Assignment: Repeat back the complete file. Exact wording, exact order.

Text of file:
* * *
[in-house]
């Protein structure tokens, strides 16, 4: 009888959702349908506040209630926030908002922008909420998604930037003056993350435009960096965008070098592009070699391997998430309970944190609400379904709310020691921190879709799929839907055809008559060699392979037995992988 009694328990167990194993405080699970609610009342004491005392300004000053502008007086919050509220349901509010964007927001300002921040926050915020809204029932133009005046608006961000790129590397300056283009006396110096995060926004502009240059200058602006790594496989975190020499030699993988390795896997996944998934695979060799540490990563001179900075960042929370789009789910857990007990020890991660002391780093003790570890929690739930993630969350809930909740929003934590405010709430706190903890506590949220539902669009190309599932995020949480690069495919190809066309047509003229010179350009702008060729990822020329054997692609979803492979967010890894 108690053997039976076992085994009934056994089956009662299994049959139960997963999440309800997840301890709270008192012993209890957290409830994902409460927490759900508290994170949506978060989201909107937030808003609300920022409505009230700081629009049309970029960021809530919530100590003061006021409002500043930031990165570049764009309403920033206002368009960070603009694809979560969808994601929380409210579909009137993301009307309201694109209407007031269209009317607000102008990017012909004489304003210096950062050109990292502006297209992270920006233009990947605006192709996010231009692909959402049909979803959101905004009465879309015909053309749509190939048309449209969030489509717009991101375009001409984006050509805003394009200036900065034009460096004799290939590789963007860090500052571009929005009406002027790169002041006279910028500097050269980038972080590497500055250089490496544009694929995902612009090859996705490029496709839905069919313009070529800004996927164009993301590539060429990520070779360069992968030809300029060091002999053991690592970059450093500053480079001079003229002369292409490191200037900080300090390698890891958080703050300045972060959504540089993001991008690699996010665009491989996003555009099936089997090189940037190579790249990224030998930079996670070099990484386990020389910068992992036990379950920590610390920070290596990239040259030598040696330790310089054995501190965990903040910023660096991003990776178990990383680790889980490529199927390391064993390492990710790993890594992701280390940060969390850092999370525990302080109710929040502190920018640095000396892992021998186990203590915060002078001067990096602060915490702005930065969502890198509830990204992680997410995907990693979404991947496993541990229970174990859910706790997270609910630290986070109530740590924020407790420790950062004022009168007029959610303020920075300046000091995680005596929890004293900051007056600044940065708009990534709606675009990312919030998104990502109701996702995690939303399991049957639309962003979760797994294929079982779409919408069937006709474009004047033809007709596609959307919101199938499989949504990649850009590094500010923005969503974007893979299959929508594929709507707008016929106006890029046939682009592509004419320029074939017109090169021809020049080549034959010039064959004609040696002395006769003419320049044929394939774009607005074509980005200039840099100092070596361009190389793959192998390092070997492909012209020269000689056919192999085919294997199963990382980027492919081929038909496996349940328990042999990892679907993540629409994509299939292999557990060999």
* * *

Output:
[in-house]
């Protein structure tokens, strides 16, 4: 009888959702349908506040209630926030908002922008909420998604930037003056993350435009960096965008070098592009070699391997998430309970944190609400379904709310020691921190879709799929839907055809008559060699392979037995992988 009694328990167990194993405080699970609610009342004491005392300004000053502008007086919050509220349901509010964007927001300002921040926050915020809204029932133009005046608006961000790129590397300056283009006396110096995060926004502009240059200058602006790594496989975190020499030699993988390795896997996944998934695979060799540490990563001179900075960042929370789009789910857990007990020890991660002391780093003790570890929690739930993630969350809930909740929003934590405010709430706190903890506590949220539902669009190309599932995020949480690069495919190809066309047509003229010179350009702008060729990822020329054997692609979803492979967010890894 108690053997039976076992085994009934056994089956009662299994049959139960997963999440309800997840301890709270008192012993209890957290409830994902409460927490759900508290994170949506978060989201909107937030808003609300920022409505009230700081629009049309970029960021809530919530100590003061006021409002500043930031990165570049764009309403920033206002368009960070603009694809979560969808994601929380409210579909009137993301009307309201694109209407007031269209009317607000102008990017012909004489304003210096950062050109990292502006297209992270920006233009990947605006192709996010231009692909959402049909979803959101905004009465879309015909053309749509190939048309449209969030489509717009991101375009001409984006050509805003394009200036900065034009460096004799290939590789963007860090500052571009929005009406002027790169002041006279910028500097050269980038972080590497500055250089490496544009694929995902612009090859996705490029496709839905069919313009070529800004996927164009993301590539060429990520070779360069992968030809300029060091002999053991690592970059450093500053480079001079003229002369292409490191200037900080300090390698890891958080703050300045972060959504540089993001991008690699996010665009491989996003555009099936089997090189940037190579790249990224030998930079996670070099990484386990020389910068992992036990379950920590610390920070290596990239040259030598040696330790310089054995501190965990903040910023660096991003990776178990990383680790889980490529199927390391064993390492990710790993890594992701280390940060969390850092999370525990302080109710929040502190920018640095000396892992021998186990203590915060002078001067990096602060915490702005930065969502890198509830990204992680997410995907990693979404991947496993541990229970174990859910706790997270609910630290986070109530740590924020407790420790950062004022009168007029959610303020920075300046000091995680005596929890004293900051007056600044940065708009990534709606675009990312919030998104990502109701996702995690939303399991049957639309962003979760797994294929079982779409919408069937006709474009004047033809007709596609959307919101199938499989949504990649850009590094500010923005969503974007893979299959929508594929709507707008016929106006890029046939682009592509004419320029074939017109090169021809020049080549034959010039064959004609040696002395006769003419320049044929394939774009607005074509980005200039840099100092070596361009190389793959192998390092070997492909012209020269000689056919192999085919294997199963990382980027492919081929038909496996349940328990042999990892679907993540629409994509299939292999557990060999």